Mhani Gingi’s Rose Geranium Farm proposal earned a place as a finalist in the University Startup World Cup 2015 in Copenhagen.

Mhani Gingi Social Entrepreneurial Network was one of 50 top teams from around the world selected as finalists in the University Startup World Cup 2015 competition which took place in Copenhagen from September 14 to 18 2015. A Mhani Gingi team consisting of Lillian Masebenza, Founding Director, together with Ian Kosasa, a student from Michigan University in the United States of America who volunteered as an intern at Mhani Gingi in 2015, travelled to Copenhagen to take part in the competition. The teams gathered in Copenhagen to present their ideas, meet investors and other finalists, and compete to be voted the best student startup in the world. All the finalists gained access to a development programme offering knowledge and services to help them to move forward with their bright ideas. Read more at and .

Rose Geranium Farming Proposal

The Rose Geranium Farming proposal which earned Mhani Gingi Social Entrepreneurial Network a place as one of the 50 top teams – out of 250 000 students from 4 000 universities – in the University Startup World Cup 2015, is an extension of Mhani Gingi’s environmental work under its Flagship Programme. With this proposal, Mhani Gingi aims to employ disabled and handicapped workers by developing an organic Rose Geranium oil farm in one of the disadvantaged communities in the greater Cape Town area.

The Rose Geranium oil production farm to be developed will be used as an incubation model not only for Rose Geranium farming, but also for organic compost production and to create Rose Geranium products such as soap. One of the objectives of this project is to employ both abled and disabled workers and so stimulate the local economy in an area where unemployment and poverty levels are high.

The 30‐hectare Rose Geranium farm that Mhani Gingi aims to establish will incorporate a wheelchair ramp to enable wheelchair‐bound individuals, despite their disability, to work comfortably and efficiently on the hanging vertical gardens. The aim is to employ four wheelchair‐bound women for the first years, and to increase this representation as the Rose Geranium Farm expands.

South Africa offers conditions that are well suited to growing the Rose Geranium organically. Weather conditions are optimal for the highest quality produce while the country already has infrastructure for selling internationally. Good margins are offered on an already profitable industry. In addition, local buyers are willing to pledge to buy the inventory.

The Mhani Gingi team

Other members of the Mhani Gingi managerial team involved in this project include: Dr Earl Starr, Mhani Gingi Trustee with a Doctoral degree in Chemistry, who has knowledge of plants and spearheaded the Mhani Gingi Flagship Programme where the Geranium Farm concept originated and out of which it will operate; Educationist Joan Wright, Mhani Gingi Trustee, who heads the Social Responsibility arm of Mhani Gingi which supports vulnerable groups in society, including differently abled people; and Tabisa Mahlathi, Manager of the Flagship Programme. They all brought technical and business skills as well as their experience to support the Rose Geranium Farming project further.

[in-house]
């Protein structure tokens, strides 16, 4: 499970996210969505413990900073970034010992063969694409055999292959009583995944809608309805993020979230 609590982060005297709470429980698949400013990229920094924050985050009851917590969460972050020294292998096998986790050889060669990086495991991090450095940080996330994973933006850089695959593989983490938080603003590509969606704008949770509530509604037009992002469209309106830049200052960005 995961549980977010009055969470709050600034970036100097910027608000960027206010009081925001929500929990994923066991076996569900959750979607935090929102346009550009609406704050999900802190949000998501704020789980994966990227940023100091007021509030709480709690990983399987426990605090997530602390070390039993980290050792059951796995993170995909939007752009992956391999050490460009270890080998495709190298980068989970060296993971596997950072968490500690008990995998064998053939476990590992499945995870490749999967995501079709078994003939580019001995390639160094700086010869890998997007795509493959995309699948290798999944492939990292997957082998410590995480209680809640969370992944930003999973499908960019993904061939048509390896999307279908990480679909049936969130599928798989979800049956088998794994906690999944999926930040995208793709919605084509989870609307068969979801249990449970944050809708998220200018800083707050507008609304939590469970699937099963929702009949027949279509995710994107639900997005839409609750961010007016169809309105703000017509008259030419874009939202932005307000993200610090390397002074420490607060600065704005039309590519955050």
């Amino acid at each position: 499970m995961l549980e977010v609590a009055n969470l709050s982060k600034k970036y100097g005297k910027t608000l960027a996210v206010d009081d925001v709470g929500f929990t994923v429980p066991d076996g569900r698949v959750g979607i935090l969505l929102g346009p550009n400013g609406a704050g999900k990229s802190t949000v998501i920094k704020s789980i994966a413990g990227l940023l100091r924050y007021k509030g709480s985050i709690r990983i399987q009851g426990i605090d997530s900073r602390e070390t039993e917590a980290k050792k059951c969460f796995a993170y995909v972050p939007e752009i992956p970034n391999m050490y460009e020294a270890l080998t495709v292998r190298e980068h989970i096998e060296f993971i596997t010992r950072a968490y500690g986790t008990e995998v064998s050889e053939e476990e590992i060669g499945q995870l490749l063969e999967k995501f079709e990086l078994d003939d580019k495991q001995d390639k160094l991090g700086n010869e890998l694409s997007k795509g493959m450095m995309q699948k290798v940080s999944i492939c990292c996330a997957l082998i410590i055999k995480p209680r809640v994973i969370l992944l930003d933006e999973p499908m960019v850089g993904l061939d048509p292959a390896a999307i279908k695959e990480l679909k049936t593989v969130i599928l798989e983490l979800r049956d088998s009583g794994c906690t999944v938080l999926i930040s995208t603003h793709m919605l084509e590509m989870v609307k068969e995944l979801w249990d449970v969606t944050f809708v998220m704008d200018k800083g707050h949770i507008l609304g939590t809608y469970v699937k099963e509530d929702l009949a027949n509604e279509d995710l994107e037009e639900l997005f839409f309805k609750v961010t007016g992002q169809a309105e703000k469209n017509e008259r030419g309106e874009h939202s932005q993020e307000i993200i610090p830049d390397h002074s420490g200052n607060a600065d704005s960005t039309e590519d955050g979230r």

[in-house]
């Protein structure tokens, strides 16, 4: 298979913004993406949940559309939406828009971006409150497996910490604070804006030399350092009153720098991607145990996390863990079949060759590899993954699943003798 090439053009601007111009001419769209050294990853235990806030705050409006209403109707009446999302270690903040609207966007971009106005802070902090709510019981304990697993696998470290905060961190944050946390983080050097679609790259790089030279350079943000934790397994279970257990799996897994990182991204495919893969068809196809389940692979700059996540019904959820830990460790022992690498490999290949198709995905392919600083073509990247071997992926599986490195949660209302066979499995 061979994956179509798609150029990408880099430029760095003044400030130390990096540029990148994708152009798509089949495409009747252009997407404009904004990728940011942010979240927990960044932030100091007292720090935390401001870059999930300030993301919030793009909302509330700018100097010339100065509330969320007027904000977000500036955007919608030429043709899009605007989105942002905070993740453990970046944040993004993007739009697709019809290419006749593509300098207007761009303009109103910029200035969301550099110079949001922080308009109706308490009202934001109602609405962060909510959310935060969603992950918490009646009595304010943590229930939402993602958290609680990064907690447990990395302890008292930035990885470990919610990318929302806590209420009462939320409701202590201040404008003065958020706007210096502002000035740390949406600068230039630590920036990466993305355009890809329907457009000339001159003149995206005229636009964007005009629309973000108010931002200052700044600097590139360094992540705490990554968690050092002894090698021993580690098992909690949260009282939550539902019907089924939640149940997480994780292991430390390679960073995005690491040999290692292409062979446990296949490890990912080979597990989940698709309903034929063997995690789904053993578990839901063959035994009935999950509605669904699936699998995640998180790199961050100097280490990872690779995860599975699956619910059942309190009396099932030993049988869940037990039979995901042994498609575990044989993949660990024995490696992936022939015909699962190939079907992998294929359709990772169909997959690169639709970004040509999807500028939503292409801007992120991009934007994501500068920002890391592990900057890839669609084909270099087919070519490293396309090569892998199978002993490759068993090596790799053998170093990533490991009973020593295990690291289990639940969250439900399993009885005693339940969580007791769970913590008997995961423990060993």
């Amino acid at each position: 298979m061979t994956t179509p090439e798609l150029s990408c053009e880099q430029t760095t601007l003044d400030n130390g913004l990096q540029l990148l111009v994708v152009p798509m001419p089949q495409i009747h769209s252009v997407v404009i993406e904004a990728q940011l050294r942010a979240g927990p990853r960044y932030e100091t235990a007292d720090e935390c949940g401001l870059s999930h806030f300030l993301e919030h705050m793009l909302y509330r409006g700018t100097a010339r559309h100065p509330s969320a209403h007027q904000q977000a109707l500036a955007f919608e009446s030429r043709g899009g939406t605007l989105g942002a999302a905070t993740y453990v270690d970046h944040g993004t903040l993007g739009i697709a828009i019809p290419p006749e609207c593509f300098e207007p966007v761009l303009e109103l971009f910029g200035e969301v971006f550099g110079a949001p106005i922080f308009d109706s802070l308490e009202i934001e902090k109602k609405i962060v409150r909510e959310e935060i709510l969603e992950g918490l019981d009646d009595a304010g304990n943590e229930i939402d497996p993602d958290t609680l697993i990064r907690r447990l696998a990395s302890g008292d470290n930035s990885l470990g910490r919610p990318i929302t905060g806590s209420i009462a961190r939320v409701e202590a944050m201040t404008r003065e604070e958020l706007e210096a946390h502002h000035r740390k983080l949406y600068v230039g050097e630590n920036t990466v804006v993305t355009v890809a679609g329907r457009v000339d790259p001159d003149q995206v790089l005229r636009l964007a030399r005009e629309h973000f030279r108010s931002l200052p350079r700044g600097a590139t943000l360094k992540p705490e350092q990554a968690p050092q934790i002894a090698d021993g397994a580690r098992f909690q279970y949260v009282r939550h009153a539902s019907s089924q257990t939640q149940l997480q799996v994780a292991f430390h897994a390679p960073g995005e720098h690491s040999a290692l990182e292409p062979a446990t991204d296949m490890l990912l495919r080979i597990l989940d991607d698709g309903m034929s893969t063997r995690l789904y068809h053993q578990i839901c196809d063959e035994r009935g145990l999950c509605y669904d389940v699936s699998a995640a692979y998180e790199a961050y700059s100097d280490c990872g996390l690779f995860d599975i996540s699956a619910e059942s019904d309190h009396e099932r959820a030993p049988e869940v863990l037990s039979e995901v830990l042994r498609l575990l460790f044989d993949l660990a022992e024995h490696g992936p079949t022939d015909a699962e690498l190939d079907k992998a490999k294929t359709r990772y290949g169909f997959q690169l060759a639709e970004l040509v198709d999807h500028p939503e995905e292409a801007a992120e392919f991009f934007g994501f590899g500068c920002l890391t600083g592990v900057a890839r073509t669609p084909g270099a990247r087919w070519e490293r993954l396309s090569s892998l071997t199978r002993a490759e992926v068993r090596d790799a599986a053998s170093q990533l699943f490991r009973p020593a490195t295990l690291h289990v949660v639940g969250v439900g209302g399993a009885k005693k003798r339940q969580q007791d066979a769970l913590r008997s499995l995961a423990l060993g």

The Rose Geranium farm will empower disabled women

The Rose Geranium Farm that Mhani Gingi plans to establish aims to make a significant impact on the empowerment of disabled people. The proposed Rose Geranium Farm will provide disabled workers with access to agriculture and farming; skills and livelihoods; income; and human wealth.

“There are almost three million disabled people in South Africa. Mhani Gingi will empower those who have been put into society at a disadvantage, in an environment that does not grant them equal opportunity,” said Ian Kosasa, student from Michigan University in the United States of America and volunteer at Mhani Gingi, when he presented the Rose Geranium Farm business plan at the finals of the University Startup World Cup in Copenhagen. “There is low labour market absorption of persons with disabilities, with 27,5% of the working age people unemployed. R

“Disabled females are more marginalised in terms of employment compared to disabled males. The World Health Survey showed employment rates of 52,2% for men with disabilities, but only 19,6% for women. Evidence (suggests) that women with disabilities seem to suffer from multiple discrimination in terms of working opportunities, and this is yet another proof that the Rose Geranium Farm will empower these women in more than one way,” Kosasa said.

Alleviating poverty

The Rose Geranium Farm proposal falls within Mhani Gingi’s mission to eradicate unemployment leading to chronic poverty. Mhani Gingi empowers people to become creators of wealth and shareholders in their own businesses by providing then with innovative and sustainable business solutions that contribute towards alleviating poverty in local communities. The Mhani Gingi mission aligns it with both the Millennium Development Goals (MDGs) and the South African National Development Plan.

Millennium Development Goals

“We cannot overlook the disturbing link between disabled people and poverty any longer,” says the Rose Geranium Farm business plan. “Disabled individuals remain largely invisible in the work regarding the implementation of the Millennium Development Goals and it is estimated that over 426 million individuals with disabilities are living under the poverty line in developing countries.”